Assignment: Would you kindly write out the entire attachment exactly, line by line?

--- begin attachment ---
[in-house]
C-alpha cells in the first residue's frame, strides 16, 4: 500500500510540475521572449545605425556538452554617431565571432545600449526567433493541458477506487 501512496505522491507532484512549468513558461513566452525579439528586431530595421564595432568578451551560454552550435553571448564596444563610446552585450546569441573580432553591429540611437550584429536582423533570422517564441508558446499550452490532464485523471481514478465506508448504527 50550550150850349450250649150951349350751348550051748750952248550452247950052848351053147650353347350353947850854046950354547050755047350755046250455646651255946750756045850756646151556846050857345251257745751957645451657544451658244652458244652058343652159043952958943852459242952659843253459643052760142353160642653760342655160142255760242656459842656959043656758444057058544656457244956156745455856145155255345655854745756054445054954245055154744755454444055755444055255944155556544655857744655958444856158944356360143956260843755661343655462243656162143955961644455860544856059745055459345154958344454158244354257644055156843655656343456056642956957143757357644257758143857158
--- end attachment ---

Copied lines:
[in-house]
C-alpha cells in the first residue's frame, strides 16, 4: 500500500510540475521572449545605425556538452554617431565571432545600449526567433493541458477506487 501512496505522491507532484512549468513558461513566452525579439528586431530595421564595432568578451551560454552550435553571448564596444563610446552585450546569441573580432553591429540611437550584429536582423533570422517564441508558446499550452490532464485523471481514478465506508448504527 50550550150850349450250649150951349350751348550051748750952248550452247950052848351053147650353347350353947850854046950354547050755047350755046250455646651255946750756045850756646151556846050857345251257745751957645451657544451658244652458244652058343652159043952958943852459242952659843253459643052760142353160642653760342655160142255760242656459842656959043656758444057058544656457244956156745455856145155255345655854745756054445054954245055154744755454444055755444055255944155556544655857744655958444856158944356360143956260843755661343655462243656162143955961644455860544856059745055459345154958344454158244354257644055156843655656343456056642956957143757357644257758143857158